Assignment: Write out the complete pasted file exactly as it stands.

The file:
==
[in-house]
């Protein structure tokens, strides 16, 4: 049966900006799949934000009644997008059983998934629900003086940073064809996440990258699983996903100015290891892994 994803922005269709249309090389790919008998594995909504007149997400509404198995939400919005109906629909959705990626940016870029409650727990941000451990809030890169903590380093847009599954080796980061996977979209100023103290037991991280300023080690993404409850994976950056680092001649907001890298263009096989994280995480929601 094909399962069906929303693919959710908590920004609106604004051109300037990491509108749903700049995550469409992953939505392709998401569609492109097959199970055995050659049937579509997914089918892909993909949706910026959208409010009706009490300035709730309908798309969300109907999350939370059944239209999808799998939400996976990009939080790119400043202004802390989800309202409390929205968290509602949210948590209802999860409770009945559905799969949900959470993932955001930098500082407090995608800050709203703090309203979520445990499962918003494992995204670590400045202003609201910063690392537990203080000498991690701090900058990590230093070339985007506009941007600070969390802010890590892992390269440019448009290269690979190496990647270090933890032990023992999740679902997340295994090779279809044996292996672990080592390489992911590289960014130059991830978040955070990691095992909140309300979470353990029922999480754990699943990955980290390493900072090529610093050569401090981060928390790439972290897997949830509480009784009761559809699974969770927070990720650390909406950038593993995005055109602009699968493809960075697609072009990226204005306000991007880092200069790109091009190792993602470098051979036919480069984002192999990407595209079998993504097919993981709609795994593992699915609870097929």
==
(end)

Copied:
[in-house]
């Protein structure tokens, strides 16, 4: 049966900006799949934000009644997008059983998934629900003086940073064809996440990258699983996903100015290891892994 994803922005269709249309090389790919008998594995909504007149997400509404198995939400919005109906629909959705990626940016870029409650727990941000451990809030890169903590380093847009599954080796980061996977979209100023103290037991991280300023080690993404409850994976950056680092001649907001890298263009096989994280995480929601 094909399962069906929303693919959710908590920004609106604004051109300037990491509108749903700049995550469409992953939505392709998401569609492109097959199970055995050659049937579509997914089918892909993909949706910026959208409010009706009490300035709730309908798309969300109907999350939370059944239209999808799998939400996976990009939080790119400043202004802390989800309202409390929205968290509602949210948590209802999860409770009945559905799969949900959470993932955001930098500082407090995608800050709203703090309203979520445990499962918003494992995204670590400045202003609201910063690392537990203080000498991690701090900058990590230093070339985007506009941007600070969390802010890590892992390269440019448009290269690979190496990647270090933890032990023992999740679902997340295994090779279809044996292996672990080592390489992911590289960014130059991830978040955070990691095992909140309300979470353990029922999480754990699943990955980290390493900072090529610093050569401090981060928390790439972290897997949830509480009784009761559809699974969770927070990720650390909406950038593993995005055109602009699968493809960075697609072009990226204005306000991007880092200069790109091009190792993602470098051979036919480069984002192999990407595209079998993504097919993981709609795994593992699915609870097929």